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Publication numberUS5045749 A
Publication typeGrant
Application numberUS 07/486,749
Publication dateSep 3, 1991
Filing dateMar 1, 1990
Priority dateMar 7, 1989
Fee statusLapsed
Also published asEP0387145A1
Publication number07486749, 486749, US 5045749 A, US 5045749A, US-A-5045749, US5045749 A, US5045749A
InventorsHenri Desmur
Original AssigneeThomson Tubes Electroniques
Export CitationBiBTeX, EndNote, RefMan
External Links: USPTO, USPTO Assignment, Espacenet
Electron beam generator and electronic devices using such a generator
US 5045749 A
Abstract
An electron beam generator which can operate in pulse or continuous mode, has an electron beam which is emitted in a main electron gun including a thermionic cathode and an anode. Used in association with this main electron gun is an auxiliary electron gun including a cathode, a grid intended to modulate an auxiliary electron beam in pulses when it is operating in pulse mode or to adjust the current of the auxiliary electron beam when it is operating in continuous mode, and an anode. The anode is in thermal and electric contact with the cathode of the main electron gun. The auxiliary electron beam controls the emission from the cathode. The electron beam emitted by the main electron gun is not disturbed by crossing the grid. Application of the electron beam generator is notably to microwave longitudinal interaction tubes operating at high average and/or peak power.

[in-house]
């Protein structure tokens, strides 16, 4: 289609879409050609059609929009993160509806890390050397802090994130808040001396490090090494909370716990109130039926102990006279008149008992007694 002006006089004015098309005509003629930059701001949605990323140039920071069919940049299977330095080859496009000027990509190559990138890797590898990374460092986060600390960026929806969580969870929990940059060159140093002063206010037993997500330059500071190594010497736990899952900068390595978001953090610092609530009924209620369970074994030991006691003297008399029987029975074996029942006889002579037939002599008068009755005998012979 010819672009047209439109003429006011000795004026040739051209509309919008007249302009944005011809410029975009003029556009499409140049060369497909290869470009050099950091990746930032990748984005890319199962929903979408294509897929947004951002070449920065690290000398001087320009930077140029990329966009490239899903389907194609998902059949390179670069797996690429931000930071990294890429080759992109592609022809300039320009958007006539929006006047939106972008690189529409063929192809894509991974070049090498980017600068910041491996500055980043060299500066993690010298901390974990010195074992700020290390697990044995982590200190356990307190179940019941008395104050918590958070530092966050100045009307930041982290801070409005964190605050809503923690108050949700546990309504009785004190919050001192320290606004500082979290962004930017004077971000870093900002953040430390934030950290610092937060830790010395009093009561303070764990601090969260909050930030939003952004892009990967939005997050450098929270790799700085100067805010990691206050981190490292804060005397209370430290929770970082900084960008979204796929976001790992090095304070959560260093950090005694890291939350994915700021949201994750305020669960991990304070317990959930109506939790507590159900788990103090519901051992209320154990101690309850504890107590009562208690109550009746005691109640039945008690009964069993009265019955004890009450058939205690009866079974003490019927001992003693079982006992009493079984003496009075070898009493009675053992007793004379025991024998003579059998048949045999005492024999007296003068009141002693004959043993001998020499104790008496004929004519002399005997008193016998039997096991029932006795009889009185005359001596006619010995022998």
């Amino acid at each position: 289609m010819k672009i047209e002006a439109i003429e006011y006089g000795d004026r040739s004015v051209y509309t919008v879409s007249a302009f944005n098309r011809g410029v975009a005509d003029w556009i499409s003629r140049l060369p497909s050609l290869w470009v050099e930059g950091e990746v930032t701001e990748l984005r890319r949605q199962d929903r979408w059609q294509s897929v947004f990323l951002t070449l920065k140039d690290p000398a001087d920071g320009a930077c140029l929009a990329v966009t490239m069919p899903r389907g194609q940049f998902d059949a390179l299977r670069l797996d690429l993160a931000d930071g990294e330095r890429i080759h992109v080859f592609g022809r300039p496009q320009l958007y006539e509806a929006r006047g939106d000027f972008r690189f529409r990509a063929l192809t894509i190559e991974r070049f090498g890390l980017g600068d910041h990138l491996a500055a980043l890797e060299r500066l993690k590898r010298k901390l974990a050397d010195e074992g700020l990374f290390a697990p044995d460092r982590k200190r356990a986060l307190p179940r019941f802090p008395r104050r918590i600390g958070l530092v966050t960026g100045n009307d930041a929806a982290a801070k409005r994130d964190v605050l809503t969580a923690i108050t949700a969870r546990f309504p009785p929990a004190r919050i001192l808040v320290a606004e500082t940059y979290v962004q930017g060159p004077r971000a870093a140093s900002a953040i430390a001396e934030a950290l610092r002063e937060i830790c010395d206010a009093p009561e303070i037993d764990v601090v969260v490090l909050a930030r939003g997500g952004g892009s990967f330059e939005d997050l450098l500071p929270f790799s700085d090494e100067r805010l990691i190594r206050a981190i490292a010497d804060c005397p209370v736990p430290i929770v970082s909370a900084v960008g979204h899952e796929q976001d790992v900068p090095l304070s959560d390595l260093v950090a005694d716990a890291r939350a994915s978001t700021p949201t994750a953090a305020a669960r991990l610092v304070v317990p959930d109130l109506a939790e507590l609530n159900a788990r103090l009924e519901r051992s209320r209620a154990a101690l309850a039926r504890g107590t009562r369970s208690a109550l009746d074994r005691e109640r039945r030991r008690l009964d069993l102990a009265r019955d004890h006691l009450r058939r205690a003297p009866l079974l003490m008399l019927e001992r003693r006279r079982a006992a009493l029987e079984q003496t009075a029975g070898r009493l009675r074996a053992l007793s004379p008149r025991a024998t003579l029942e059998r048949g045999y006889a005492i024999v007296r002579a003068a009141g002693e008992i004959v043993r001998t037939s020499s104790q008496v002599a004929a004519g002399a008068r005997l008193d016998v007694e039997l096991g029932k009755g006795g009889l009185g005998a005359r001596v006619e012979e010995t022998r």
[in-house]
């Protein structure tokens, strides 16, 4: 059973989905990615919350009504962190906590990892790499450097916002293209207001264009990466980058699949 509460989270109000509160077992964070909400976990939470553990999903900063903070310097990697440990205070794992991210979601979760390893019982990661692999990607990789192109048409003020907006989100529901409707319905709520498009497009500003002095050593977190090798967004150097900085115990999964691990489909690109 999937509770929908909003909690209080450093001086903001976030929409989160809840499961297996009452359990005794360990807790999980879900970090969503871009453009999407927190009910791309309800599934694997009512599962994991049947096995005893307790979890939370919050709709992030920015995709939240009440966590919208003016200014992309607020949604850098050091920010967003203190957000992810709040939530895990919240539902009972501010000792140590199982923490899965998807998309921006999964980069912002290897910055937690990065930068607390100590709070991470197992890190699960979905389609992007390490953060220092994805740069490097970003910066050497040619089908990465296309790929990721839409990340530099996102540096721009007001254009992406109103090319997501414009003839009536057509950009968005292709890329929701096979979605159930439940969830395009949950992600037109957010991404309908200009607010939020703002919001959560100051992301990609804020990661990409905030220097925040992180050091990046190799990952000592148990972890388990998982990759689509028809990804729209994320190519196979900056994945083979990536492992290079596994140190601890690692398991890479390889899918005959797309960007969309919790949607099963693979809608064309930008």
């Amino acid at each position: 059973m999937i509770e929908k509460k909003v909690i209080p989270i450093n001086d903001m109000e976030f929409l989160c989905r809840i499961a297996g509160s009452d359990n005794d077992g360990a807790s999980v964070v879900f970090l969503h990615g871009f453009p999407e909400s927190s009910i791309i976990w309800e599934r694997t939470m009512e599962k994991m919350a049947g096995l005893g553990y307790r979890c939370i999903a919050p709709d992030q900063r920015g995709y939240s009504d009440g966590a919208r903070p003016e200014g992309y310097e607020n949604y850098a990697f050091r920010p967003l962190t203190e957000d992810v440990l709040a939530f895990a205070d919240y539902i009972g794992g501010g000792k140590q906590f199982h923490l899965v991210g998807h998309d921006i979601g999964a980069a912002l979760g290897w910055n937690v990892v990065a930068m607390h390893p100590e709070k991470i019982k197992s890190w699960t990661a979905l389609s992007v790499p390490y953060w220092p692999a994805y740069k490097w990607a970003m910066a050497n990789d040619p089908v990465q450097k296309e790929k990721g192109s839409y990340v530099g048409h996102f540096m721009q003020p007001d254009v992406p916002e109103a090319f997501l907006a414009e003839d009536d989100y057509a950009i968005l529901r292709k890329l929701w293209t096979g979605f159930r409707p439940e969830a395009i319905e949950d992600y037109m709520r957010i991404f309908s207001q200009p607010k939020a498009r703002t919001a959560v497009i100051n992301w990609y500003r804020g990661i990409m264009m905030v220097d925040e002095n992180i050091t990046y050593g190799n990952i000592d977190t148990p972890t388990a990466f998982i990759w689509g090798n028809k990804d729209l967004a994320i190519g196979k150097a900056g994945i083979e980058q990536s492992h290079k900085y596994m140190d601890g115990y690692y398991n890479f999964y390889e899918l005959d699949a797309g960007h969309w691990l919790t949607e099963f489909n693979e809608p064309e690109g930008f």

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Claims(13)
What is claimed:
1. An adjustable electron beam generator operating in one of a pulse and continuous mode, comprising:
a main electron gun including a thermionic cathode for emitting an adjustable electron beam towards an apertured anode thereof, the main electron gun being free from a grid and the adjustable electron beam being controlled without using a grid in front of the thermionic cathode, and